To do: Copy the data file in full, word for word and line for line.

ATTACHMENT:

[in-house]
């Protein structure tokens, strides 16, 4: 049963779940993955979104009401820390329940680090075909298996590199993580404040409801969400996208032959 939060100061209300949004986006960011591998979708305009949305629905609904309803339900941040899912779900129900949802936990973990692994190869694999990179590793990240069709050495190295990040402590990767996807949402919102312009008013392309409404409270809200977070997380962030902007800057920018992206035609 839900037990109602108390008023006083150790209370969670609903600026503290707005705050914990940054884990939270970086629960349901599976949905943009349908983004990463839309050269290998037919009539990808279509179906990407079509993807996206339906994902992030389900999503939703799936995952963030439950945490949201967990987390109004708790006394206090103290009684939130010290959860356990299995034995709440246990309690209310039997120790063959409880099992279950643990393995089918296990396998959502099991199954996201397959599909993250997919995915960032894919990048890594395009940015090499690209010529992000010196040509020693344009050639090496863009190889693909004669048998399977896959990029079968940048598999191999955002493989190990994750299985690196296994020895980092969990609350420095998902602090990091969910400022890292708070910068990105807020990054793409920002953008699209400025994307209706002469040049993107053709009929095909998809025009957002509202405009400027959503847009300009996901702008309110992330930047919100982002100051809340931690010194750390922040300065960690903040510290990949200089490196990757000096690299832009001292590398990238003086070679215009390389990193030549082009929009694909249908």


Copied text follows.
[in-house]
């Protein structure tokens, strides 16, 4: 049963779940993955979104009401820390329940680090075909298996590199993580404040409801969400996208032959 939060100061209300949004986006960011591998979708305009949305629905609904309803339900941040899912779900129900949802936990973990692994190869694999990179590793990240069709050495190295990040402590990767996807949402919102312009008013392309409404409270809200977070997380962030902007800057920018992206035609 839900037990109602108390008023006083150790209370969670609903600026503290707005705050914990940054884990939270970086629960349901599976949905943009349908983004990463839309050269290998037919009539990808279509179906990407079509993807996206339906994902992030389900999503939703799936995952963030439950945490949201967990987390109004708790006394206090103290009684939130010290959860356990299995034995709440246990309690209310039997120790063959409880099992279950643990393995089918296990396998959502099991199954996201397959599909993250997919995915960032894919990048890594395009940015090499690209010529992000010196040509020693344009050639090496863009190889693909004669048998399977896959990029079968940048598999191999955002493989190990994750299985690196296994020895980092969990609350420095998902602090990091969910400022890292708070910068990105807020990054793409920002953008699209400025994307209706002469040049993107053709009929095909998809025009957002509202405009400027959503847009300009996901702008309110992330930047919100982002100051809340931690010194750390922040300065960690903040510290990949200089490196990757000096690299832009001292590398990238003086070679215009390389990193030549082009929009694909249908």